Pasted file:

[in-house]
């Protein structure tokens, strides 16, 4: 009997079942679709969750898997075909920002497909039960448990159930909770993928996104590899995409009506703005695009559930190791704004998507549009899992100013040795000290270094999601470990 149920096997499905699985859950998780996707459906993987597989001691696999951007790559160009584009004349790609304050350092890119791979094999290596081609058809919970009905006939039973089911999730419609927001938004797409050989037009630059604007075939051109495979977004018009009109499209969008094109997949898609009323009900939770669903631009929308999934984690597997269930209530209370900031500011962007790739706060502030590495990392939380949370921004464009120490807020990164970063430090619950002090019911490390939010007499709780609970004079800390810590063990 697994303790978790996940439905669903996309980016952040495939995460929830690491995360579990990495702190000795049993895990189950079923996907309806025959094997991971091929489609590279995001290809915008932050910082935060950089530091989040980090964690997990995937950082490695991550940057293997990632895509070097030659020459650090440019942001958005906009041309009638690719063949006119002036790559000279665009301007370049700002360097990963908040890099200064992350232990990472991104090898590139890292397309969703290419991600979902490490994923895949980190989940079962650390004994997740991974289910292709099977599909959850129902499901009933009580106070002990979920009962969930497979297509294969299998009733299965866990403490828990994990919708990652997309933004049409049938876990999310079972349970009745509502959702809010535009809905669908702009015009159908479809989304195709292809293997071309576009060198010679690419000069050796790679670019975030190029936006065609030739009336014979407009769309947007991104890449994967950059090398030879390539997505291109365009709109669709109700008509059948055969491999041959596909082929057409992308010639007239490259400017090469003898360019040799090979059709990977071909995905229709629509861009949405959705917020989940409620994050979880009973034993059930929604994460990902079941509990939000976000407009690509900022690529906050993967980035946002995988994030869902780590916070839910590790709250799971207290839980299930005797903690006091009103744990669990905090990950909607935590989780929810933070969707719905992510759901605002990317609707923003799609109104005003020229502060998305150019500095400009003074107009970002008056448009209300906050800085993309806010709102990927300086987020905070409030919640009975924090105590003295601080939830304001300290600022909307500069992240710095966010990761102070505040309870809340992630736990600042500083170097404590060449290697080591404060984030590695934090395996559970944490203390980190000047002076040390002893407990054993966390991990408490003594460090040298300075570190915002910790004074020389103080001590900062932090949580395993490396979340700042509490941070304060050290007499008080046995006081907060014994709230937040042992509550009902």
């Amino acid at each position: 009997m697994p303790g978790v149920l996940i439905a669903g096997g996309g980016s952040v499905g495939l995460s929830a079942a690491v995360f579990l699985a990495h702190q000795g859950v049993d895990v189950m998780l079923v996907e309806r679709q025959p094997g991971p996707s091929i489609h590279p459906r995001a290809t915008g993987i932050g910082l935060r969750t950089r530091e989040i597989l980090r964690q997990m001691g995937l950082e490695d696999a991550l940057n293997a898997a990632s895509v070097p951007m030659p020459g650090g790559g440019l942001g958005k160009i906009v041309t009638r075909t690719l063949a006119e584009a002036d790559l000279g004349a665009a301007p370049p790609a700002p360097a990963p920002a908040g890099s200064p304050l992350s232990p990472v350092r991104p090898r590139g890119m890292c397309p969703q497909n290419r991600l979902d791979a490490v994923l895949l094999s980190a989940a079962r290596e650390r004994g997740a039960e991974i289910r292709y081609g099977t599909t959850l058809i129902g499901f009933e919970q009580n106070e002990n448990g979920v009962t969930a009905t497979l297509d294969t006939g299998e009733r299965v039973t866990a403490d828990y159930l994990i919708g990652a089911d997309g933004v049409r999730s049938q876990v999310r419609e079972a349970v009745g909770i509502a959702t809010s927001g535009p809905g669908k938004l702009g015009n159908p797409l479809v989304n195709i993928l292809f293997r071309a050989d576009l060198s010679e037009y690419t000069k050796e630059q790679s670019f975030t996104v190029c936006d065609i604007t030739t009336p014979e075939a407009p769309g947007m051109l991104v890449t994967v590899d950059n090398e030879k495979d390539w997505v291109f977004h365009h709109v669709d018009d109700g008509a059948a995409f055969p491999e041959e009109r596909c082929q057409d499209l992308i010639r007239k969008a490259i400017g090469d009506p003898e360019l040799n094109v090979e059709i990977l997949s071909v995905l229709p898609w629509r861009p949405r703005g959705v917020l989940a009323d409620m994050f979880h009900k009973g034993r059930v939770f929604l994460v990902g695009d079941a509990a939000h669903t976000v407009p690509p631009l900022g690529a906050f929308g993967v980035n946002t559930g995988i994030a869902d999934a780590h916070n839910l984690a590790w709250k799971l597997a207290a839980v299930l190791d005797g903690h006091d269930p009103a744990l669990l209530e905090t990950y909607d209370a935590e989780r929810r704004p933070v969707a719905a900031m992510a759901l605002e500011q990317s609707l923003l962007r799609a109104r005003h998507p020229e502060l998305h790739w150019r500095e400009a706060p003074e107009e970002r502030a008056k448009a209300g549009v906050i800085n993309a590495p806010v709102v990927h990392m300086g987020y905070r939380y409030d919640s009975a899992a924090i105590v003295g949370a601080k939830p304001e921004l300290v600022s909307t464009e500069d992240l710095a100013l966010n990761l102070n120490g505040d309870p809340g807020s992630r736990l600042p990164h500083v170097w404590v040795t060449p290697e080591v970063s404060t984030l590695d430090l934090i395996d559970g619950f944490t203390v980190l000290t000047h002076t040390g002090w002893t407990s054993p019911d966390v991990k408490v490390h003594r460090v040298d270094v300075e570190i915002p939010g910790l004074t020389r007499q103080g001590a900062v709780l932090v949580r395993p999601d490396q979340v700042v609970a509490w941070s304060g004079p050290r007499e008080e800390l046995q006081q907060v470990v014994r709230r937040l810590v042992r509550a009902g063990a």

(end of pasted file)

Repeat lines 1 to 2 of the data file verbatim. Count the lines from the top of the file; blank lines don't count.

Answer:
[in-house]
């Protein structure tokens, strides 16, 4: 009997079942679709969750898997075909920002497909039960448990159930909770993928996104590899995409009506703005695009559930190791704004998507549009899992100013040795000290270094999601470990 149920096997499905699985859950998780996707459906993987597989001691696999951007790559160009584009004349790609304050350092890119791979094999290596081609058809919970009905006939039973089911999730419609927001938004797409050989037009630059604007075939051109495979977004018009009109499209969008094109997949898609009323009900939770669903631009929308999934984690597997269930209530209370900031500011962007790739706060502030590495990392939380949370921004464009120490807020990164970063430090619950002090019911490390939010007499709780609970004079800390810590063990 697994303790978790996940439905669903996309980016952040495939995460929830690491995360579990990495702190000795049993895990189950079923996907309806025959094997991971091929489609590279995001290809915008932050910082935060950089530091989040980090964690997990995937950082490695991550940057293997990632895509070097030659020459650090440019942001958005906009041309009638690719063949006119002036790559000279665009301007370049700002360097990963908040890099200064992350232990990472991104090898590139890292397309969703290419991600979902490490994923895949980190989940079962650390004994997740991974289910292709099977599909959850129902499901009933009580106070002990979920009962969930497979297509294969299998009733299965866990403490828990994990919708990652997309933004049409049938876990999310079972349970009745509502959702809010535009809905669908702009015009159908479809989304195709292809293997071309576009060198010679690419000069050796790679670019975030190029936006065609030739009336014979407009769309947007991104890449994967950059090398030879390539997505291109365009709109669709109700008509059948055969491999041959596909082929057409992308010639007239490259400017090469003898360019040799090979059709990977071909995905229709629509861009949405959705917020989940409620994050979880009973034993059930929604994460990902079941509990939000976000407009690509900022690529906050993967980035946002995988994030869902780590916070839910590790709250799971207290839980299930005797903690006091009103744990669990905090990950909607935590989780929810933070969707719905992510759901605002990317609707923003799609109104005003020229502060998305150019500095400009003074107009970002008056448009209300906050800085993309806010709102990927300086987020905070409030919640009975924090105590003295601080939830304001300290600022909307500069992240710095966010990761102070505040309870809340992630736990600042500083170097404590060449290697080591404060984030590695934090395996559970944490203390980190000047002076040390002893407990054993966390991990408490003594460090040298300075570190915002910790004074020389103080001590900062932090949580395993490396979340700042509490941070304060050290007499008080046995006081907060014994709230937040042992509550009902």